Research Summary

The role of entertainment in engagement with climate change

Using educational entertainment to engage the public in climate change

Environmental Education Research
2019

Interest and concern about climate change among the general public has declined in recent years. Some research has shown that ‘edutainment,’ or educational media that is entertaining, may improve engagement on climate change. Little is known about the relationship between entertainment and cognitive engagement, which is the audience’s ability to retain information. Cognitive engagement is key to maintaining interest and motivation to overcome the challenge of learning new material. The researchers believed that an individual’s level of entertainment after viewing the video may influence their cognitive engagement. This study examined how climate change ‘edutainment’ impacted the cognitive engagement of the viewer, and whether a variety of demographic factors predicted viewer engagement with an ‘edutaining’ video.

The researchers created two educational videos about climate change, each around five minutes. Both videos contained the same educational components, but one was an ‘edutaining’ video that contained five additional entertaining video clips from popular film, television, and memes. The researchers advertised a survey on Facebook groups that had different political views. The Facebook groups were selected based on explicit support for a political candidate, a politically polarizing issue, or a discussion board for a particular political identity. Participants first completed a short survey to measure their science literacy and then were randomly assigned to watch either the educational video or the ‘edutaining’ video. Immediately following the video, participants rated their level of entertainment and completed a 12-question survey directly related to the content of the video. Demographic data were also collected on the participants age, gender identity, ethnic identity, education, current employment status, household income, religiosity, and political identity. A total of 472 respondents participated in the study (58% female, 91% Caucasian, average age of 47, 64% left-wing). The number of correct questions in the pre-survey was used as an indicator for level of overall science literacy and the number of correct questions in the post-survey was used as an indicator of cognitive engagement with the video.

The study found that the ‘edutaining’ video promoted greater cognitive engagement through increasing entertainment. The participants who viewed the ‘edutaining’ video reported significantly greater entertainment than those who viewed the strictly educational video. Additionally, those who had greater entertainment were also likely to report higher cognitive engagement.

Certain demographic variables predicted cognitive engagement after watching the ‘edutaining’ video. The results suggested that ‘edutainment’ was more effective among younger participants, who reported greater entertainment than older participants. Greater science literacy was also associated with higher cognitive engagement. Participants who identified as politically left-wing also reported higher cognitive engagement. The authors confirmed that political identity was important to understand when delivering climate change information, and speculated that right-wing participants may have been less engaged due to politics or lower familiarity with climate change concepts.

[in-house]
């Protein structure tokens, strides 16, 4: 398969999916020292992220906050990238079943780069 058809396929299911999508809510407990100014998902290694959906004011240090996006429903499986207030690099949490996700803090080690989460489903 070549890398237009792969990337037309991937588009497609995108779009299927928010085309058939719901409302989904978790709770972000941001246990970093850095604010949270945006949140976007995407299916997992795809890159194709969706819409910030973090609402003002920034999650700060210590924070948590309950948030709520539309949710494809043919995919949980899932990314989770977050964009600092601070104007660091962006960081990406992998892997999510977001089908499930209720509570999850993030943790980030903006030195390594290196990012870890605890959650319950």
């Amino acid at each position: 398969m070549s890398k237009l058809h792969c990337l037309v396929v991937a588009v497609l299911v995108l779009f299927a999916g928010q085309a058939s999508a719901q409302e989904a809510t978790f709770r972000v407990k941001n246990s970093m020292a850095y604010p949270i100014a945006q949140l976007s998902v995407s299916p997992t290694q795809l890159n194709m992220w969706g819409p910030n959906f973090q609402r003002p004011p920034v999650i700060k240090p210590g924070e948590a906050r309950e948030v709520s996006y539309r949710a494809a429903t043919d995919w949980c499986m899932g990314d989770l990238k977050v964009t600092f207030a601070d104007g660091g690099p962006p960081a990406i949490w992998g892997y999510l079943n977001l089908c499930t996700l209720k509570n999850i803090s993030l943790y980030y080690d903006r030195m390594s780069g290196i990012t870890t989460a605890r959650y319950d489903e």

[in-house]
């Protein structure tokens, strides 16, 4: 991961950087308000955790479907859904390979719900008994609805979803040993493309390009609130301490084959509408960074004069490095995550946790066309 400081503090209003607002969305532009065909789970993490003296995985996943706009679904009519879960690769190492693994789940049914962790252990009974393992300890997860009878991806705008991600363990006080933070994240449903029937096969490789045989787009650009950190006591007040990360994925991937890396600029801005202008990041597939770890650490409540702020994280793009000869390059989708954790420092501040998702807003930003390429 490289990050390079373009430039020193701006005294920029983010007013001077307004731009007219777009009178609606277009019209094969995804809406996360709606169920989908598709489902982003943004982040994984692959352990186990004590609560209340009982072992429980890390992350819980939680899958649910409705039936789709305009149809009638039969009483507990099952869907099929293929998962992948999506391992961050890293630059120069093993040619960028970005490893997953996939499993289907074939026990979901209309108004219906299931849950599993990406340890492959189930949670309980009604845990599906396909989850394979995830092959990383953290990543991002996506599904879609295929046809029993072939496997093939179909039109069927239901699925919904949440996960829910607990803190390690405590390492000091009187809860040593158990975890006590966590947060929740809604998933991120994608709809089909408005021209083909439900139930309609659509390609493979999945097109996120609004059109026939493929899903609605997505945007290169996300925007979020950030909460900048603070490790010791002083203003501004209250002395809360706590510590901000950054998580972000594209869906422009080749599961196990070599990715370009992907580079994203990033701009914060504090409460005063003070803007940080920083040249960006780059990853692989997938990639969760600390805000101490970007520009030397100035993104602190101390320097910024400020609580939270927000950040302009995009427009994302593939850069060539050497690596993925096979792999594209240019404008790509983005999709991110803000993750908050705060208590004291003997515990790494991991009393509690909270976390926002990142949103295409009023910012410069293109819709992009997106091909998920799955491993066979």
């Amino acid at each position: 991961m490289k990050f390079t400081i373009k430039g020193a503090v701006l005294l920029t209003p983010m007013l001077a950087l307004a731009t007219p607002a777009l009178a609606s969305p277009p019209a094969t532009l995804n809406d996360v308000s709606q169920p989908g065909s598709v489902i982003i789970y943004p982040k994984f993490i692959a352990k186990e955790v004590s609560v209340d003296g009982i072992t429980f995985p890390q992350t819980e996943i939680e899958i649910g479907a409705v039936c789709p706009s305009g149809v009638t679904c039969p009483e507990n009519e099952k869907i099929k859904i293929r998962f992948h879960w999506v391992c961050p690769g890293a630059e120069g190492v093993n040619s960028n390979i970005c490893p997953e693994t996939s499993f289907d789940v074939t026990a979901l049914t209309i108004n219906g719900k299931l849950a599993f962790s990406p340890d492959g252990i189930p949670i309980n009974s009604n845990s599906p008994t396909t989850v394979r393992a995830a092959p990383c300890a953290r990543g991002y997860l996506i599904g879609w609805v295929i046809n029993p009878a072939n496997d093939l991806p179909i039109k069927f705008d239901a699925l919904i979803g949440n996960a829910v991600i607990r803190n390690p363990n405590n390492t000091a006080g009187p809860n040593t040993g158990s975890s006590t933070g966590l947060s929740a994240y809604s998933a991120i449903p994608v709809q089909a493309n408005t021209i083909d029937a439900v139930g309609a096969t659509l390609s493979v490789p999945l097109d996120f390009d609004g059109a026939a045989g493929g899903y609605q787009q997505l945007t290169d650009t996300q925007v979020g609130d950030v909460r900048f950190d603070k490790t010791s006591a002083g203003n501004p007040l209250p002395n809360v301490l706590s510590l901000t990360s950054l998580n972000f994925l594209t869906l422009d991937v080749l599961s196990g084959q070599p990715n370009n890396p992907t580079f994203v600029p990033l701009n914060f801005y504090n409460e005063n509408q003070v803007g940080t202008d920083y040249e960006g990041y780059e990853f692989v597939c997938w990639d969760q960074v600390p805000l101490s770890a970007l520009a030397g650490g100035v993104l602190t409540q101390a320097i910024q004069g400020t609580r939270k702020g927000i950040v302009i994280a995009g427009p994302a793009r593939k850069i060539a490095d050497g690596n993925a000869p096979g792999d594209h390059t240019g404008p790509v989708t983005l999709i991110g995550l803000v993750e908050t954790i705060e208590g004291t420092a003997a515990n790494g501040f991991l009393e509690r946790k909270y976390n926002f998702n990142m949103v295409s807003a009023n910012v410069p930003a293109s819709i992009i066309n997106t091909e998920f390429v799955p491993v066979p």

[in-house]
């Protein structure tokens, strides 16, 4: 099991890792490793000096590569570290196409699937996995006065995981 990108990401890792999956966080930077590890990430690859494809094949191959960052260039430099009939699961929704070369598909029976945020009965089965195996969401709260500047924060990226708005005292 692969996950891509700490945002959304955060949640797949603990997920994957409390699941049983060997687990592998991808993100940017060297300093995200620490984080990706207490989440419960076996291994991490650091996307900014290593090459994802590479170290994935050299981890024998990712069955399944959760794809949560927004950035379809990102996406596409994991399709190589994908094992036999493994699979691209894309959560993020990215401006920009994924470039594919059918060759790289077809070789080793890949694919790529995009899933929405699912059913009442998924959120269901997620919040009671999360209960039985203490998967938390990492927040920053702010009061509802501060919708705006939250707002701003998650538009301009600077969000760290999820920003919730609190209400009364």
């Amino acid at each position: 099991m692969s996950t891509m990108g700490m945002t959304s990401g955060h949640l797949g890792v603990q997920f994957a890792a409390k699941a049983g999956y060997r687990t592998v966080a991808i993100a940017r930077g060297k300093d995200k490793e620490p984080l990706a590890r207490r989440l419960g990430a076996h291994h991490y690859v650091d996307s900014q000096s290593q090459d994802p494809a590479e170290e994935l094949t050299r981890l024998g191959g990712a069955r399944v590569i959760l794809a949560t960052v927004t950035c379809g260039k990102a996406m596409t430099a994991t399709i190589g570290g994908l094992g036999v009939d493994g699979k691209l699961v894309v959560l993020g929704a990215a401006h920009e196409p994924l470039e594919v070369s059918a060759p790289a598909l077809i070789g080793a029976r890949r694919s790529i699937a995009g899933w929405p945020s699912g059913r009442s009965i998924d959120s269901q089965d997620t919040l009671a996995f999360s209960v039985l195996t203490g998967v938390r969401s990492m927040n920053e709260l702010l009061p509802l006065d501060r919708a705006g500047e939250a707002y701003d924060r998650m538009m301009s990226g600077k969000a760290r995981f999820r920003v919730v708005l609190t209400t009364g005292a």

The researchers identified limitations to the study. The pre-video survey did not contain questions that measured prior knowledge climate change specifically, rather overall science literacy. Some participants may have already known the answers to the post-video survey and therefore the measure of cognitive engagement may have been skewed. Another limitation is that the content of the ‘edutaining’ video was quite similar to the strictly educational video with the exception of the five short entertaining clips. The researchers suggest future studies should include videos that have greater differences. Lastly, the results cannot accurately be generalized to the population overall as a majority of the participants in this study identified as female, similar in age, Caucasian, and politically left-wing. A study undertaken with different participants may have different results.

The researchers suggest environmental education practitioners include more entertaining elements in educational videos. This method can be used in both informal and formal settings to increase cognitive engagement in topics related to environmental science and climate change. The researchers suggest practitioners should first understand the demographics of their audience to inform how to include entertaining elements in a beneficial manner and not distract from the educational message. The researchers also emphasize that more research needs to be done in this field to understand how to successfully implement ‘edutainment’ in EE.

The Bottom Line

The purpose of this study was to understand the impact of an entertaining educational video (‘edutainment’) on climate change compared to a strictly educational video. The researchers conducted two online surveys to measure entertainment value and cognitive engagement, which is key in helping people learn. The study found that the ‘edutaining’ video was associated with greater levels of entertainment, which was then associated with cognitive engagement, particularly among younger and left-wing viewers. The researchers recommend using ‘edutainment’ to promote interest and engagement with climate change.